An American President committed us to Vietnam to help a people who desired the same freedoms and liberties as we enjoy.  His generation and prior generations of Americans believed it was America’s task to fight for freedom and liberty wherever it is threatened.  They were not too far past defeating Japanese Imperialism and Nazi Germany to know what was in store if they didn’t confront the threat.  They wanted to stop the killing fields before they happened.


Let every nation know, whether it wishes us well or ill, that we shall pay any price, bear any burden, meet any hardship, support any friend, oppose any foe, in order to assure the survival and the success of liberty. – Inaugural Address, President John F. Kennedy, January 20, 1961


President Kennedy’s focus was lost to rock stars flashing peace signs while promoting their latest war protest songs – the Michael Moores of the day.  It was a peace, free love, pot smoking, burn your draft card, burn your bra kind of America.  We put flowers in our hair, took some Purple Haze and hung out with Jimi Hendrix in his psychedelic Shangri-la.  While Americans sacrificed a world away, we were naked and stoned at Woodstock


Do you suppose that we all come equipped with a reality switch in our head?  When the switch is on, we’re able to recognize a threat to civilization and can manifest the courage and desire to confront and destroy it.  When the switch is off, we see ourselves as the threat to civilization and that somehow it’s us that needs to change.  We have too many with their switches in the off position or rusted shut.  I’ve been reading that we are in a war between ideologies.  One would think that means a war between the Islamic-nazis and the rest of civilization.  Actually, the ideology war exists between those who would confront evil and those who would try to accommodate it.  The latter war is the most dangerous for us.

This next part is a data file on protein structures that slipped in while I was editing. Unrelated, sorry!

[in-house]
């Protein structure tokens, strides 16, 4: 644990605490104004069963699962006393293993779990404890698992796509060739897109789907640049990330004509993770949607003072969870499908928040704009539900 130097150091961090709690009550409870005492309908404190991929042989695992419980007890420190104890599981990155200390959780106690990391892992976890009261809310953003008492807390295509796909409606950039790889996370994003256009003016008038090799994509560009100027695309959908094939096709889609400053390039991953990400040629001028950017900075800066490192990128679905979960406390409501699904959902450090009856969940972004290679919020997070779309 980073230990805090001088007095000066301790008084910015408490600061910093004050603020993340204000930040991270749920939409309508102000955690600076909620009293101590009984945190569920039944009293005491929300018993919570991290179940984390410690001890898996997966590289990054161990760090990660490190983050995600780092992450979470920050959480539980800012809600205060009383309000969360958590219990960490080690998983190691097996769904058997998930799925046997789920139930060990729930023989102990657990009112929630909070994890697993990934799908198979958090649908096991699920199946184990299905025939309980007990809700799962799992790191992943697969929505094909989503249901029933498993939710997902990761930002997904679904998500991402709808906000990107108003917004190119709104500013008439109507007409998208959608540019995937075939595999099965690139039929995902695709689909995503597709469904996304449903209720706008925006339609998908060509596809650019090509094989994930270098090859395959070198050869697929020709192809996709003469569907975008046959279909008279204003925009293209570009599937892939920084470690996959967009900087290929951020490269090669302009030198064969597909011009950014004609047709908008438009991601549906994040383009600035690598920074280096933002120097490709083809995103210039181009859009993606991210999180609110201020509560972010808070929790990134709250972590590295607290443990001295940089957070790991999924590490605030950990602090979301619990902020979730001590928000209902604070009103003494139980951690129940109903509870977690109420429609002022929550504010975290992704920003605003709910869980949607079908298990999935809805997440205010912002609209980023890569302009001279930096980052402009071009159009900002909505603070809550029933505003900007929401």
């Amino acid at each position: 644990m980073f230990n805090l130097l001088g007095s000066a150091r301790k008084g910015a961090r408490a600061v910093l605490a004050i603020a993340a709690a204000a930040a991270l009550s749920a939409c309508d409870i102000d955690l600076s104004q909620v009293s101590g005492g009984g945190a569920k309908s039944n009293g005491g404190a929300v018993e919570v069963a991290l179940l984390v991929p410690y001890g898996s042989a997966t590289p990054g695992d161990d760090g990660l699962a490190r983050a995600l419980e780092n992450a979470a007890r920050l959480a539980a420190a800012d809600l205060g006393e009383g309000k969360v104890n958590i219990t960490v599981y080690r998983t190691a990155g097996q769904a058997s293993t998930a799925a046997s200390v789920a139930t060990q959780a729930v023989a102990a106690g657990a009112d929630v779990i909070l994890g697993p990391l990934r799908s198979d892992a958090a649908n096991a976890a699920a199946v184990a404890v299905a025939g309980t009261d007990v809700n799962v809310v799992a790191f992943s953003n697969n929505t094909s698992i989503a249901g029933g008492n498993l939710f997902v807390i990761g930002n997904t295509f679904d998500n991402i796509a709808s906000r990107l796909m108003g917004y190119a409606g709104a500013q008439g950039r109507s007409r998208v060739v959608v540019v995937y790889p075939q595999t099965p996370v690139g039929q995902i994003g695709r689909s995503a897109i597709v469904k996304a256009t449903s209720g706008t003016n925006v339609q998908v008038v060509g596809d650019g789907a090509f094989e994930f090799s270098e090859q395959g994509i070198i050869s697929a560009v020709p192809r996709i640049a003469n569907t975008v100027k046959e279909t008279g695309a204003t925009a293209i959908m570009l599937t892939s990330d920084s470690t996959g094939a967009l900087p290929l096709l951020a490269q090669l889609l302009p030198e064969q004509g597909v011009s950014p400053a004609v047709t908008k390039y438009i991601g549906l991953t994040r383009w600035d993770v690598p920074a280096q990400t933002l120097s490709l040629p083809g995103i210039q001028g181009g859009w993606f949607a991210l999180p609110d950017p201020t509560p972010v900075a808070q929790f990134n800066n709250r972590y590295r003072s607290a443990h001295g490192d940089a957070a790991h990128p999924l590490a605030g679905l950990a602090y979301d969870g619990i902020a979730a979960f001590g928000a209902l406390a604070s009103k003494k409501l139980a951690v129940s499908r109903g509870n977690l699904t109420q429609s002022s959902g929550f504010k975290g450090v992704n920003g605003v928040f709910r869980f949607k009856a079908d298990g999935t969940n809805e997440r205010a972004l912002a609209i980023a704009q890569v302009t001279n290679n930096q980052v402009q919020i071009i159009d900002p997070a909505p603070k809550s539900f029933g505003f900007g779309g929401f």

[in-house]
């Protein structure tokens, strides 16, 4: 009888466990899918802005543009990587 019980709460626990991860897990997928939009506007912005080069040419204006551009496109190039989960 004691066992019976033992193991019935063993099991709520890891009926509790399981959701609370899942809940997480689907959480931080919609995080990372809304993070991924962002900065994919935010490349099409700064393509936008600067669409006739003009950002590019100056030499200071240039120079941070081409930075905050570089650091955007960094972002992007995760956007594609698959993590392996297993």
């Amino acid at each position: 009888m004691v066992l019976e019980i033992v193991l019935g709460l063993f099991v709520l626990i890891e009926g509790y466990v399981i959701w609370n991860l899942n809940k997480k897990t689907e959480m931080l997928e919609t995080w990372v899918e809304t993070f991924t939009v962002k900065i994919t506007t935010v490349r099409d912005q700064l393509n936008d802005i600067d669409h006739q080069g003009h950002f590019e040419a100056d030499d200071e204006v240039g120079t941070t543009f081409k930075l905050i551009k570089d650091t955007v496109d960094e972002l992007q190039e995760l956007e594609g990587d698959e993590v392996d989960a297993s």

For weeks now, the daily leading news story has been the Abu Ghraib prison fiasco.  Something that happened months ago, was dealt with rapidly by the military and should now be old news.  Right now, it’s the story that’s being used to further political agendas and shape American opinion.  If you think it doesn’t work, look at the polls.  An artillery shell containing four liters (one gallon) of Sarin Nerve Agent gets a ho-hum from the press.  When a pin-prick sized droplet of this chemical agent can be lethal to a human, I consider a gallon of it as quite a bit.  Somehow, I find it hard to believe that only one such shell exists.  The beheading of an American was also the lead story for a millisecond and then it was back to Abu Ghraib.  I’m afraid that the most dangerous weapon of mass destruction facing America is the American media.